It also appears that this obvious danger was just as apparent to the plaintiff as it was to Stover. That this panel would be likely to topple over, if it was raised and attempted to be placed or set without supports and braces, as Stover directed the workmen to do, was a matter that was known to all men who could see the same, and particularly to those engaged in erecting houses. The plaintiff was bound to take notice of the ordinary and familiar laws of nature to which his work related, and that a wide panel, 12 feet by 18 feet, weighing 900 pounds, and only a few inches thick, was top-heavy and if raised and sought to be placed or set in place without secure braces and supports, would very likely topple over and fall. This was apparent to any adult person, and is but an application of the laws of nature to a plain and open fact. The plaintiff could see that this was dangerous and that he would likely be injured if he undertook to raise this panel, under the circumstances, just as well as the defendant's employee could. If the defendant's employee was negligent, then this negligence was known to the plaintiff, or should have been by the exercise of due care. The plaintiff clearly failed to exercise good judgment when he obeyed the direction of Stover to raise and set this panel. It, therefore, appears affirmatively from the petition, as amended, that the plaintiff was injured, as a result of his own failure to exercise ordinary care, when Stover's negligence was clearly apparent to him. A person cannot undertake to do an obviously dangerous thing, even though directed by another, under whom he is working, to do so, without assuming the risks incident thereto, and without himself being guilty of such a lack of due care for his own safety as to bar him from recovery if he is injured in carrying out such directions. See, generally, Worlds v. Ga. R. Co., 99 Ga. 283 ( 25 S.E. 646); Roberts v. Ethridge, 73 Ga. App. 400 ( 36 S.E.2d 883); Holman v. American Automobile Ins. Co., 201 Ga. 454, 460 ( 39 S.E.2d 850). "If the plaintiff by ordinary care could have avoided the consequences to himself caused by the defendant's negligence, he is not entitled to recover." Code § 105-603. Where the danger is apparent, or is reasonably to be apprehended, the rule requiring the plaintiff to avoid the consequences of the defendant's negligence applies. Collins v. Augusta, Aiken c, Corp., 13 Ga. App. 124(2) (78 S.E. 944).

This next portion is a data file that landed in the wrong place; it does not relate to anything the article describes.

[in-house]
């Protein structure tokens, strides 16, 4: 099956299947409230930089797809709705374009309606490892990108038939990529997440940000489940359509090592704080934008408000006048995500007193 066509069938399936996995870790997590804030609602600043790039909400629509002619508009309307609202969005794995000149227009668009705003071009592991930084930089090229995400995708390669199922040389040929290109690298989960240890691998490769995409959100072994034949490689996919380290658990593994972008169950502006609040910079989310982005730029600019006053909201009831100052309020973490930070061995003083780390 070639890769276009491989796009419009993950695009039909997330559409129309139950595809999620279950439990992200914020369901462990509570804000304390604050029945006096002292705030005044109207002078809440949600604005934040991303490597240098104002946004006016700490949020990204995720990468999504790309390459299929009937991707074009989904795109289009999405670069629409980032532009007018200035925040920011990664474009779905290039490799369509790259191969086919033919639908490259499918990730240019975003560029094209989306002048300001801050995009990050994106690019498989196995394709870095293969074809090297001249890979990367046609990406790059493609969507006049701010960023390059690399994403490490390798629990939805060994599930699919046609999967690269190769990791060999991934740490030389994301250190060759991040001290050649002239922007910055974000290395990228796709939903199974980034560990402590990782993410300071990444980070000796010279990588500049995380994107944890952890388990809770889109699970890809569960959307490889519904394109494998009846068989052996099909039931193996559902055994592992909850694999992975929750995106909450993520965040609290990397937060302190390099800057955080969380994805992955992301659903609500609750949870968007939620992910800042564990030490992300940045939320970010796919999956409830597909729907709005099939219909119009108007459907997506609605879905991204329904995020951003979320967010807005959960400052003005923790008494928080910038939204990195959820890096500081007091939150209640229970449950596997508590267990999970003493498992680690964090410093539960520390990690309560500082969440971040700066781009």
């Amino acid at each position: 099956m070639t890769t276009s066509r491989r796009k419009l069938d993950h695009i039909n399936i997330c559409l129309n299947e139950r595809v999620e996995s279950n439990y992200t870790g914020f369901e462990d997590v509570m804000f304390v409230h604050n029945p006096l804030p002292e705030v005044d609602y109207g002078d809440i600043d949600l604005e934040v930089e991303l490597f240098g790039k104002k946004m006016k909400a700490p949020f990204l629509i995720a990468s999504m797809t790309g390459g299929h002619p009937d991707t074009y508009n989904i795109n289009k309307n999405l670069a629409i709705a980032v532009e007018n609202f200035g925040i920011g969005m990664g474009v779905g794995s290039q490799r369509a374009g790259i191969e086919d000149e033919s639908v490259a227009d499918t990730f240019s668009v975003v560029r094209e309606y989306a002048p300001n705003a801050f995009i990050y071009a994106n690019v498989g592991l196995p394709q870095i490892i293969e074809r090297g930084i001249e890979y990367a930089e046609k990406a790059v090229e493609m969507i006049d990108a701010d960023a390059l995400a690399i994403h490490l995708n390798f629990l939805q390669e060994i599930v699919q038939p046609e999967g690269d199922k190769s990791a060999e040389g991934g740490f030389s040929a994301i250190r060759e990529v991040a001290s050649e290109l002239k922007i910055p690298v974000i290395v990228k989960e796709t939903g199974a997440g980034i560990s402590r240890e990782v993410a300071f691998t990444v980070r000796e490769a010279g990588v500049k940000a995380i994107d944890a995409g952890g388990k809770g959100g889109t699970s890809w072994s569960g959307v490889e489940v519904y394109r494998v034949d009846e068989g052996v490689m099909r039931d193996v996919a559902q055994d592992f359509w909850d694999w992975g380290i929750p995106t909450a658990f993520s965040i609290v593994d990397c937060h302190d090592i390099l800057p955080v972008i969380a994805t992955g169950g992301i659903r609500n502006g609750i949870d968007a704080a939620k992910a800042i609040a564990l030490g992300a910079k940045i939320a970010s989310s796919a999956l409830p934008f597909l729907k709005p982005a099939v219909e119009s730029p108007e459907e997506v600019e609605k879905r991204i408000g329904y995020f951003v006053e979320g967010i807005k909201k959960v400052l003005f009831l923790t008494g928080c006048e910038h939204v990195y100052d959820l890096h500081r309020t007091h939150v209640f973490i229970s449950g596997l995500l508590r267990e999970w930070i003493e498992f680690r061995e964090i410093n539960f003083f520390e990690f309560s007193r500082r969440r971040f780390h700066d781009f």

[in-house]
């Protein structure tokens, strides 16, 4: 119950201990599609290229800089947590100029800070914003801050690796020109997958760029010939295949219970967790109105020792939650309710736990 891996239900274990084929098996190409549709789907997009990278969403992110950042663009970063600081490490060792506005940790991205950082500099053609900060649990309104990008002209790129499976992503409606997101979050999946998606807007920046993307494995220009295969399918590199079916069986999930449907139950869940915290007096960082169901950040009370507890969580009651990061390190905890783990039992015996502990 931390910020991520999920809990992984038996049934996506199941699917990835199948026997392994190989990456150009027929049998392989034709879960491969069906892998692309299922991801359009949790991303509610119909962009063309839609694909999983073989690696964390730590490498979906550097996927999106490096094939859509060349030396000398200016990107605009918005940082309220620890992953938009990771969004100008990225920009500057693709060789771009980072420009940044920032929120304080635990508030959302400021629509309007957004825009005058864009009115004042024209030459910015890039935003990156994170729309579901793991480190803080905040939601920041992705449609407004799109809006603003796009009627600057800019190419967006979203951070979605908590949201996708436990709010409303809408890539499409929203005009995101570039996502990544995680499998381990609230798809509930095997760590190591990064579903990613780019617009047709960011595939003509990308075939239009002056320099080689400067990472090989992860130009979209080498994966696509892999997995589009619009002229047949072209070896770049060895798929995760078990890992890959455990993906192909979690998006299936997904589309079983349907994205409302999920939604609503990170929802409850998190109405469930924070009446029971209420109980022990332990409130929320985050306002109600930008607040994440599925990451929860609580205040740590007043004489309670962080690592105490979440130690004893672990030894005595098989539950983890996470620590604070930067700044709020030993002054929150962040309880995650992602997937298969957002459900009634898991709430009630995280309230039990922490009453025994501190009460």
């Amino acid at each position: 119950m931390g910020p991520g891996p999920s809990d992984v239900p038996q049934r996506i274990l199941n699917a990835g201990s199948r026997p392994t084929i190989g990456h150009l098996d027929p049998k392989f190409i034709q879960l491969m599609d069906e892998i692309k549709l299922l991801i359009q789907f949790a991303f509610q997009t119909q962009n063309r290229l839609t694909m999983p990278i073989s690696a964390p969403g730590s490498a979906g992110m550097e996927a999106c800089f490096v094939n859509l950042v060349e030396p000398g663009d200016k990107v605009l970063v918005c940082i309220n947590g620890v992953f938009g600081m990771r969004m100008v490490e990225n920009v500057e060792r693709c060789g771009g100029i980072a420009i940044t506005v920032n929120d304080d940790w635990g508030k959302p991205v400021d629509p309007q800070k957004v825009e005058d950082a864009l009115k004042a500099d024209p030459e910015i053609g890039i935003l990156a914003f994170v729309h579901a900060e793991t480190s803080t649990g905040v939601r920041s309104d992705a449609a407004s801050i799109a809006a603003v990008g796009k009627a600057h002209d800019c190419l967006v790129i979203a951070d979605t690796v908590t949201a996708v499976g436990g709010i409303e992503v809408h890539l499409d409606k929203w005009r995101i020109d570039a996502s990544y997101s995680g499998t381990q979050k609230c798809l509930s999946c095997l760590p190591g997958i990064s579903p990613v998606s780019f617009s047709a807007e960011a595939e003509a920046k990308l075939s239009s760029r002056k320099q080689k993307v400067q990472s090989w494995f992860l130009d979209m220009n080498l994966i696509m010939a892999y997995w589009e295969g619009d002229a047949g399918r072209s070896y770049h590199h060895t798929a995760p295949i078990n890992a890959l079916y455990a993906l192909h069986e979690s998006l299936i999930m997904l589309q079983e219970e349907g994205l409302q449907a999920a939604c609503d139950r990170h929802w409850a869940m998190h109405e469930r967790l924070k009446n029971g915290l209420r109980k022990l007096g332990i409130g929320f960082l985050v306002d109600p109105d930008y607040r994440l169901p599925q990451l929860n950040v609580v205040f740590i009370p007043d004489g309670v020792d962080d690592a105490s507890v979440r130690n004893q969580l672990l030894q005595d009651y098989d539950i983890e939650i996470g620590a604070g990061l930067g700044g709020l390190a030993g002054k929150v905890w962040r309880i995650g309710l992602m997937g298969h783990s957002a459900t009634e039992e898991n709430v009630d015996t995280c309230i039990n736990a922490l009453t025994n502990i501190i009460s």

There is nothing in the case of Bibb Mfg. Co. v. Souther, 52 Ga. App. 722 ( 184 S.E. 421), and similar cases to the contrary of what we are ruling here. It is not necessary, in the view which we take of this case, to determine whether Stover was the employee of the defendant at the time he directed the plaintiff to raise this panel, and whether, if he was, he acted within the scope of his employment in doing so, that is, whether this was a part of the technical advice to be given by him to the workmen on behalf of the defendant. See also Albert v. Hudson, 49 Ga. App. 636 ( 176 S.E. 659); Restatement of the Law of Agency, Vol. 1, page 501. The plaintiff was injured as a result of his own failure to exercise due care for his own protection and safety when Stover told him to do a palpably dangerous thing, the danger being just as apparent to the plaintiff as it was to Stover.
The petition, as amended, in our opinion admits of no other reasonable construction, and the rule that such questions are ordinarily for the jury is not applicable here, but the case is one of those plain and unmistakable cases, excepted from the general rule.
The plaintiff sought compensation for this injury, setting up that the Knox Corporation was liable as an employer and that he was injured within the scope of his employment and that the injury arose out of the same. This court held that he was not an employee of the defendant and reversed both the trial court and the director of the Workmen's Compensation Commission holding to the contrary and awarding compensation to the plaintiff. See Liberty Mutual Ins. Co. v. Fricks, 81 Ga. App. 727 ( 59 S.E.2d 671). This decision is not material here.
Applying the foregoing, the petition, as amended, did not set out a cause of action against the defendant, Knox Corporation, for the alleged negligent acts of Stover, and the trial court did not err in dismissing the same on general demurrer.
Judgment affirmed. MacIntyre, P.J., and Townsend, J., concur.